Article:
Tokaido is a board game about being the best damn tourist you can be, taking in the sights on the long walk between Kyoto and Edo, Japan. You’ve got a lot to draw your attention: souveniers to buy, local cuisine to sample, shrines to visit, travellers to chat up… but you only have so much time, and so much money, so you have to plan a bit. You might decide early on that there’s no real reason for you to see the temples, which allows you to focus on visiting the small villages instead, which is good, because there are a bunch of OTHER tourists walking the Tokaido road, and what good is visiting a temple that they’ve already seen, am I right? Which is to say, once a player has landed on a space, nobody else can visit it, which is mechanically neat and thematically sound, but also way too easy to get excited over.
But let’s look at this related one, from page 5 of the rulebook:
A traveler cannot taste the same culinary specialty twice during his journey.
Now that’s bizarrely specific. There is a deck of food cards; when you land at an inn (and everybody must land at inns, they are waypoints along the road), you draw a hand, and get a chance to buy one. Later arrivals at the inn can buy from the smaller hand. Food means points, points are how you win, so you want to get food… but if you’ve already purchased a meal, you cannot purchase a matching one. So woe betide you if you’re the last at the inn and everything’s been eaten except the same crappy nigiri you wolfed down at the last inn. Oh, you can hoover it down, sure, but you aren’t going to GROW from the experience.
Everything about Tokaido is built around one great conflict, and it’s not conflict between the players, or the hard choice behind whether to pursue your own adgendas or block other players from pursuing theirs, or even where you spend your money. Its’ this: You can move fast, or you can dawdle. The faster you move, the more control you have over where you go and what you get. The slower you go, the more you actually get to accomplish, even though it’s going to be composed of the stuff nobody else wanted. It’s fairly useful to dawdle, though… since the player furthest back on the road gets the next turn, you can hit every single space between you and the next player for free, and in so doing earn a lot of one- and two-point bonuses, which add up!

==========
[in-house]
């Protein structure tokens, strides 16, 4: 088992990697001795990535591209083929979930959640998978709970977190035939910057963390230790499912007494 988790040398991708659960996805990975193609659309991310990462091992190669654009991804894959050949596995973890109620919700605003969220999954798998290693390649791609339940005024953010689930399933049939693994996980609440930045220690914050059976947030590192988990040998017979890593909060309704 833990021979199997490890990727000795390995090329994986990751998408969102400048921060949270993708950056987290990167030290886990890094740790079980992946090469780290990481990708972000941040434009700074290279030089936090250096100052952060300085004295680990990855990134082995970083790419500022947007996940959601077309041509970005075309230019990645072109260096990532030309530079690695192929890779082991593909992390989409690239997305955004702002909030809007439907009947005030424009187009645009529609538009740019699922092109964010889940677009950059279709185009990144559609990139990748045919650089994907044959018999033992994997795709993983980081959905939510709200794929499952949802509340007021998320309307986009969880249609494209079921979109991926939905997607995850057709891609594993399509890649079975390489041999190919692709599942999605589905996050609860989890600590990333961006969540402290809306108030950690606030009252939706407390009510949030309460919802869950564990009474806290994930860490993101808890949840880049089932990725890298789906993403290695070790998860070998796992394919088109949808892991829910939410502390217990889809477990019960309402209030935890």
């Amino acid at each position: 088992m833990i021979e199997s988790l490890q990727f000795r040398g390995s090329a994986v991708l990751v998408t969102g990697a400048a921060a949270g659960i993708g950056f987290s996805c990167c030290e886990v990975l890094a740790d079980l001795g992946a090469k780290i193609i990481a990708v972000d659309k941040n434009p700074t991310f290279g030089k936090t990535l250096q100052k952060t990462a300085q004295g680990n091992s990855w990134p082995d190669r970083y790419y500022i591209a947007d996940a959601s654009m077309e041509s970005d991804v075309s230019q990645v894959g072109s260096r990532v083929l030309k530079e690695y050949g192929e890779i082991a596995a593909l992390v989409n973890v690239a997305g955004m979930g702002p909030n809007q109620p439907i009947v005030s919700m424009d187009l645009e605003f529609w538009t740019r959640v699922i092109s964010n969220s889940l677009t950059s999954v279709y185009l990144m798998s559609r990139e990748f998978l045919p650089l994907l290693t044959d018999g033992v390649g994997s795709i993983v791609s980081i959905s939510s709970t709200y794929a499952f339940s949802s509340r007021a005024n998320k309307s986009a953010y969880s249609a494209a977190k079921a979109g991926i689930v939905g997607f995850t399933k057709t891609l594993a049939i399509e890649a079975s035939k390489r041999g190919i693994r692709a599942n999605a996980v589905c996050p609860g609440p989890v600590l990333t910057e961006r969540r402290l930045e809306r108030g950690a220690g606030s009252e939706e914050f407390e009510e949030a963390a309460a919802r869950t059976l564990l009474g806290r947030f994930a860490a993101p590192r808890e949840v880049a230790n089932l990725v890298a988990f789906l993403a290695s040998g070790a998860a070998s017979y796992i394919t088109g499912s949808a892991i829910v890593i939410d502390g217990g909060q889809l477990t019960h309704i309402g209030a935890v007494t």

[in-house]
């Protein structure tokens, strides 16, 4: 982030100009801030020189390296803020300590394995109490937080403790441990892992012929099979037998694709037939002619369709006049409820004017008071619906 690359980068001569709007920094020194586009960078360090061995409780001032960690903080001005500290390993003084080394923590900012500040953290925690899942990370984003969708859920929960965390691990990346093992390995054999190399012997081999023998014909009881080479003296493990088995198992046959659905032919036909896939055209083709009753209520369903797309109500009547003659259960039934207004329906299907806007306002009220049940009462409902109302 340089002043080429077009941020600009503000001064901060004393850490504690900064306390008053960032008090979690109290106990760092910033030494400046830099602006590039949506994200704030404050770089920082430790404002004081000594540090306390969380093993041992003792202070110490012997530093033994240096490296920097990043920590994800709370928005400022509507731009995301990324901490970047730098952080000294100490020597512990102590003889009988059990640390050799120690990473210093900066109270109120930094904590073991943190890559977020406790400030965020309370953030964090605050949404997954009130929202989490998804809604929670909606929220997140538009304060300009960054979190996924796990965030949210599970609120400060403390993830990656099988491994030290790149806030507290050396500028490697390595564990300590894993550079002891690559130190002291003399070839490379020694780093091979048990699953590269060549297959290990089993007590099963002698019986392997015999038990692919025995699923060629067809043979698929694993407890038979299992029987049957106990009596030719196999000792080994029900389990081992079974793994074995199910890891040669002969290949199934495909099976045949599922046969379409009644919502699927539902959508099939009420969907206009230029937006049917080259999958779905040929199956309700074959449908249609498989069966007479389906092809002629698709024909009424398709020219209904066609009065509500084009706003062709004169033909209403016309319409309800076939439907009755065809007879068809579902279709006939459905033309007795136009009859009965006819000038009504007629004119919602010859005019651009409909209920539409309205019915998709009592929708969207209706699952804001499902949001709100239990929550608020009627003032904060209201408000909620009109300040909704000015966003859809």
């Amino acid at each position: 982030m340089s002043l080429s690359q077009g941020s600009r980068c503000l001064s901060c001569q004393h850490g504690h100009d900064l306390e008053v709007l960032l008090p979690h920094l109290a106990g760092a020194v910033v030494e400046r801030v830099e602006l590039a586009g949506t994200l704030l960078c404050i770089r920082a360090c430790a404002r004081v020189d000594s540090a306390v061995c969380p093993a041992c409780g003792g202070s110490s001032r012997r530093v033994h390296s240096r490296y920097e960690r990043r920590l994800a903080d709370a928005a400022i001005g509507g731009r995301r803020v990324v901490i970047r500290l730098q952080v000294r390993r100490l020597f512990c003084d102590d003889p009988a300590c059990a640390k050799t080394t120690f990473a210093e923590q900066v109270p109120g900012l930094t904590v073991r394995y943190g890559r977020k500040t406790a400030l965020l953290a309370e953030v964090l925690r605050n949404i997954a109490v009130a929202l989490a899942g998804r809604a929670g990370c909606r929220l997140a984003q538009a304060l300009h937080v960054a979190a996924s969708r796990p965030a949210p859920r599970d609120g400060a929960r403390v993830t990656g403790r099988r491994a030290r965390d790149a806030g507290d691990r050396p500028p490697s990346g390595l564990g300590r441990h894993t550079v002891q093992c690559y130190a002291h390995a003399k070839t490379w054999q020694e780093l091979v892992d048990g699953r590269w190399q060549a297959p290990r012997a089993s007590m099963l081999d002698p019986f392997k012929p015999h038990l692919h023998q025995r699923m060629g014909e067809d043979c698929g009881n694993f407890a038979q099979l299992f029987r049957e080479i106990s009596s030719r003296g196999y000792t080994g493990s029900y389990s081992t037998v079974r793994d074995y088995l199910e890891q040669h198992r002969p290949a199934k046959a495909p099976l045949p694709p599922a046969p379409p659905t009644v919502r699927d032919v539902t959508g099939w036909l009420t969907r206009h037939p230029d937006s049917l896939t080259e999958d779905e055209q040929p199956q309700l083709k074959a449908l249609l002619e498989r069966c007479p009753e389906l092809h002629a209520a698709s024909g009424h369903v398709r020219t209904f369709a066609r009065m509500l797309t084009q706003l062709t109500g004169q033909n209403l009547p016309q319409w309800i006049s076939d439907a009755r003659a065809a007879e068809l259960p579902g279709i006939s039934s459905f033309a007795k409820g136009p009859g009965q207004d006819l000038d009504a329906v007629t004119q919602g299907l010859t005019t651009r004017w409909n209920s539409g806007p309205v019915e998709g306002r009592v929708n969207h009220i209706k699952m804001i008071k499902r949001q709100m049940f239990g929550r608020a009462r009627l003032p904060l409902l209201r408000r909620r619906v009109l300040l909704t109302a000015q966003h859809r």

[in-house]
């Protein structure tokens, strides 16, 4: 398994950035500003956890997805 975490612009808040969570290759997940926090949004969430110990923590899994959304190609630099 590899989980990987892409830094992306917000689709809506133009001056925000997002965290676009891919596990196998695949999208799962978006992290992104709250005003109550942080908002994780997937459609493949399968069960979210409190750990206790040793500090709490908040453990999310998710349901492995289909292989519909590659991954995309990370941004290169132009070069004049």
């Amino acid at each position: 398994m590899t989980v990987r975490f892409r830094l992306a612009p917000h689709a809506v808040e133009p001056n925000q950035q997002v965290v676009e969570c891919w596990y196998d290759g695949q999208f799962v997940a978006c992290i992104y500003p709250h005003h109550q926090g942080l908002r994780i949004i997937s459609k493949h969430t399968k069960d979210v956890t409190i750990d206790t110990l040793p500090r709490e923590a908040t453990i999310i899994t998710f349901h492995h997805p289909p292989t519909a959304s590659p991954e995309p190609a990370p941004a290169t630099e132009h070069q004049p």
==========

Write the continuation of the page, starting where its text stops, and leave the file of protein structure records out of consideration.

But then there’s the issue of food. Mechanically it cements the lack of choice that dawdlers get; if you don’t make it to the inn on time, you run a very real risk of getting nothing for it, missing out on an easy six victory points. So that’s one aspect.
It also forces everyone to adjust their pace… nobody wants to be the last to the inn, so the worst dawdler is inclined to move faster to get there. It’s hard not to envision the slow, moseying old man who sees the inn in the distance and suddenly realizes “dang, I AM hungry,” and leaps past everyone in his way to get there.
It ALSO gives early players the ability to screw over slower ones. When you arrive at the inn late, and there are two cards remaining, you can see what the other player who has yet to arrive has eaten, and if you’re lucky and kind of a jackass, you can contrive to saddle him with a plate of tofu he’s had before, or a plate of fugu you know he can’t afford. And that’s delightful, in a game where the only real interaction is blocking places you know other folks want to go.
Finally, it’s a tacit encouragement to broaden your gustatory horizons, something I can totally get behind, and which has a wonderful thematic synergy with the game as a whole. Experience everything you can as well as you can, says Tokaido. Experience everything you can as well as you can, says the meals deck within Tokaido, a minigame microcosm of the game as a whole. Keen, that.